More rabbit fever or tularemia cases have been reported this year, indicating the disease is making a comeback in United States.
Rabbit fever is making a resurgence in the United States, the latest CDC report indicates.
Rabbit fever or tularemia is a rare but serious kind of disease. After being eliminated in United States decades ago, it seems that the disease is making a comeback. According to US Centers for Disease Control and Prevention, an unusual surge has been observed in the cases of rabbit fever in four states – Wyoming, South Dakota, Colorado and Nebraska.
Since 1984, health officials have seen an average of only 125 cases each year of the disease but this year there have already been 235 cases reported including the death of an elderly man.
"This was something we noticed happening here in Nebraska, and when we contacted our colleagues in neighboring states, they were having similar experiences." Dr. Caitlin Pedati,of the Nebraska Department of Health and Human Services and lead researcher from CDC told Live Science.
Officials are unsure what caused the sudden spike but they speculate that may be the weather conditions that are suitable for bacteria to thrive and the increased populations of rabbits and rodents might help the disease to spread and rise.
Rabbit fever is a bacterial disease that infects humans when they directly make contact with affected animal especially rabbits, rodents and cats. The bacteria can also enter human body through tick and fleas bites, drinking contaminated water or inhaling contaminated dust.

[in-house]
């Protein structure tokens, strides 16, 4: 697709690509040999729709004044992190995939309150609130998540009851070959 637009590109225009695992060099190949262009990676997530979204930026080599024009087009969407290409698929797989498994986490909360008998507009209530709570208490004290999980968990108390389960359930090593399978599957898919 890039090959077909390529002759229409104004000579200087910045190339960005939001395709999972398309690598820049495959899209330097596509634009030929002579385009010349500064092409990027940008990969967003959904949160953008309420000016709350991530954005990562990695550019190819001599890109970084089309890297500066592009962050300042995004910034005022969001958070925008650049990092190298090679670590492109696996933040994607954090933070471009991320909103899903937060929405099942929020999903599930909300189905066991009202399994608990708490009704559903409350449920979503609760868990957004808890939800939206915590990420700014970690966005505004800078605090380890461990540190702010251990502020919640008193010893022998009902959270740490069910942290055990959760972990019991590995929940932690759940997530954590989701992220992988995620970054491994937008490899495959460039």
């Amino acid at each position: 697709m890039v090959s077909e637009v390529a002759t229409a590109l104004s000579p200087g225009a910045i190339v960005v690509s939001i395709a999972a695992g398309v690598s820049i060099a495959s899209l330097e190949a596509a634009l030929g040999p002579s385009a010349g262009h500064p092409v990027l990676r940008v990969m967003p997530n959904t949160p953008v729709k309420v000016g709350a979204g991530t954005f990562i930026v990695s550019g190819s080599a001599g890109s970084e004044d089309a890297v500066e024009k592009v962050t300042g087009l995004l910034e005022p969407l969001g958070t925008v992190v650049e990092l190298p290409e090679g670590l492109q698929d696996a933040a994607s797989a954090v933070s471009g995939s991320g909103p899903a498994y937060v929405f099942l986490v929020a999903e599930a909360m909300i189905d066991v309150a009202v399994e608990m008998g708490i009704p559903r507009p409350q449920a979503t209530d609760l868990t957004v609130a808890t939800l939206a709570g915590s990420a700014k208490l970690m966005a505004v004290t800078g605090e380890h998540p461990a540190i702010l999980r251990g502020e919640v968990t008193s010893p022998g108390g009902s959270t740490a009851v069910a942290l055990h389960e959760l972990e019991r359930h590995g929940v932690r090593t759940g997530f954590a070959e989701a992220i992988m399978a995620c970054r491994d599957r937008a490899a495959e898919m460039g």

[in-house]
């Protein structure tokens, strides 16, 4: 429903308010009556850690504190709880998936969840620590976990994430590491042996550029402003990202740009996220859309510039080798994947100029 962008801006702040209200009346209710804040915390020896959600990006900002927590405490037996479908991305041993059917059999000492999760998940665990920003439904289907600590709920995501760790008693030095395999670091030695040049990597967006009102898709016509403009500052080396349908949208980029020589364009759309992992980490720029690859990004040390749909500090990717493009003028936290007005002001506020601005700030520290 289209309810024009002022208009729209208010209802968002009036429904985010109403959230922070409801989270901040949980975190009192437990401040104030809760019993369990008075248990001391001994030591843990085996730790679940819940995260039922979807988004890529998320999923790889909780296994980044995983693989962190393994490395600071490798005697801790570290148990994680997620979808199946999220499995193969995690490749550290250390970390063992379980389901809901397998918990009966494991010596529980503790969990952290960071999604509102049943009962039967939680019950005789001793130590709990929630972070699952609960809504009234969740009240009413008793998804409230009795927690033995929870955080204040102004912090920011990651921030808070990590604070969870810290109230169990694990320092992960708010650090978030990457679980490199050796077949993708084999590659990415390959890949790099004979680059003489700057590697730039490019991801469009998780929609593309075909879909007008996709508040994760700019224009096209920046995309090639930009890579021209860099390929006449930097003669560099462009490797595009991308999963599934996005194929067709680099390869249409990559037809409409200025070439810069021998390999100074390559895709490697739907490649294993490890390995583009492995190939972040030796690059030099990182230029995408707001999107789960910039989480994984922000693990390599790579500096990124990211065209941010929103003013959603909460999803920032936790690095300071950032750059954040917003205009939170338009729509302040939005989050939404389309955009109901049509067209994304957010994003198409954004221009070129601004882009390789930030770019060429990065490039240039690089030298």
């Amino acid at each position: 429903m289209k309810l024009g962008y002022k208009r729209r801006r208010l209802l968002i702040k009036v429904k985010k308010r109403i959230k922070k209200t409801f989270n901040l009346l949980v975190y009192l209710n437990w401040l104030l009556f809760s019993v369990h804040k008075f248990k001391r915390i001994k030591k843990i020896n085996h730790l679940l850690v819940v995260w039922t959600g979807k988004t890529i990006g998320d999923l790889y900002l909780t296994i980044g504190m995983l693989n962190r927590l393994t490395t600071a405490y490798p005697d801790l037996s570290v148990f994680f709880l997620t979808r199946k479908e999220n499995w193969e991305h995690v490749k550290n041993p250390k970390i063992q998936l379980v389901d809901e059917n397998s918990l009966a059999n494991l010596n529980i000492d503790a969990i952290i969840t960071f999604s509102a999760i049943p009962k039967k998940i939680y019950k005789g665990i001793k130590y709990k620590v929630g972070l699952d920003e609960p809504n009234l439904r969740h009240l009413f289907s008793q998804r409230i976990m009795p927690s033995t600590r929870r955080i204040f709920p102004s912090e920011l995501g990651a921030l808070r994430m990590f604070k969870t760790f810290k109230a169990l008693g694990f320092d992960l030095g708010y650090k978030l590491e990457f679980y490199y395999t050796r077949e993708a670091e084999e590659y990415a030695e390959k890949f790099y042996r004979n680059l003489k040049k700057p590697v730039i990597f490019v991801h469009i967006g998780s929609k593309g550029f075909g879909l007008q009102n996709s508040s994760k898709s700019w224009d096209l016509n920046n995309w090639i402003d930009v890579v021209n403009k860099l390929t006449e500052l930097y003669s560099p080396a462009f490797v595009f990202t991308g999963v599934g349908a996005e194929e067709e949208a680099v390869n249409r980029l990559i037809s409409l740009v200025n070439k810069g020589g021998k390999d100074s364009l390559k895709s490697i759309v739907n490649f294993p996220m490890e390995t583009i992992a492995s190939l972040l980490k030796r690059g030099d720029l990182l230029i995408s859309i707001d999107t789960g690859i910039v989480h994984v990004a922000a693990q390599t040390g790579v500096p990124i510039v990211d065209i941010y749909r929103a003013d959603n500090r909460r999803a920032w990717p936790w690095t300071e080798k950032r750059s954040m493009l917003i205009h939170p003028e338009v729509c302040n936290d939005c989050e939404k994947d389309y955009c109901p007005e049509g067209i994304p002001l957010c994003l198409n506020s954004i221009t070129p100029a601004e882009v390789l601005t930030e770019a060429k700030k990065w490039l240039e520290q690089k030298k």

Tularemia can be life-threatening but most of the times it is treated successfully with antibiotics. Symptoms include sudden fever, headaches, aches, joint pain, vomiting, pink eye, weakness and trouble breathing. Though, symptoms often depend on how the humans were exposed to the disease.
Researchers urge residents especially in the affected states to be aware of the risk and to take precautionary measures to prevent the spread of disease or possible outbreak.
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“Health care providers should be aware of the elevated risk for tularemia within these states and consider a diagnosis of tularemia in any person nationwide with compatible signs and symptoms. Residents and visitors to these areas should regularly use insect repellent, wear gloves when handling animals and avoid mowing in areas where sick or dead animals have been reported.